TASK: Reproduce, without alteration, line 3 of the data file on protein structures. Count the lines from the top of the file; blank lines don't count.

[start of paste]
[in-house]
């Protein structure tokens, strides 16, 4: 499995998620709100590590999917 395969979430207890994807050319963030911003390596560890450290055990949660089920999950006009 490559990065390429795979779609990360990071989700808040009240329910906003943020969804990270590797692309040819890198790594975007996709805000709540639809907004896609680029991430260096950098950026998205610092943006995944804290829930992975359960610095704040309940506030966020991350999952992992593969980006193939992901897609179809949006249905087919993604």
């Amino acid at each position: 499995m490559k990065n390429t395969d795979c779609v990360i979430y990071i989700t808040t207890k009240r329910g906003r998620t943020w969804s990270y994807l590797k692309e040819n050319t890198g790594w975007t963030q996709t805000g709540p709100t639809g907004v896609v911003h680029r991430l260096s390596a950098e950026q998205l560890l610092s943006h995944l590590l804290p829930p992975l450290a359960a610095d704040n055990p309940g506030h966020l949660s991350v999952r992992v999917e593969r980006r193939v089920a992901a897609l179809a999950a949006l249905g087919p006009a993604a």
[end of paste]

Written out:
């Amino acid at each position: 499995m490559k990065n390429t395969d795979c779609v990360i979430y990071i989700t808040t207890k009240r329910g906003r998620t943020w969804s990270y994807l590797k692309e040819n050319t890198g790594w975007t963030q996709t805000g709540p709100t639809g907004v896609v911003h680029r991430l260096s390596a950098e950026q998205l560890l610092s943006h995944l590590l804290p829930p992975l450290a359960a610095d704040n055990p309940g506030h966020l949660s991350v999952r992992v999917e593969r980006r193939v089920a992901a897609l179809a999950a949006l249905g087919p006009a993604a």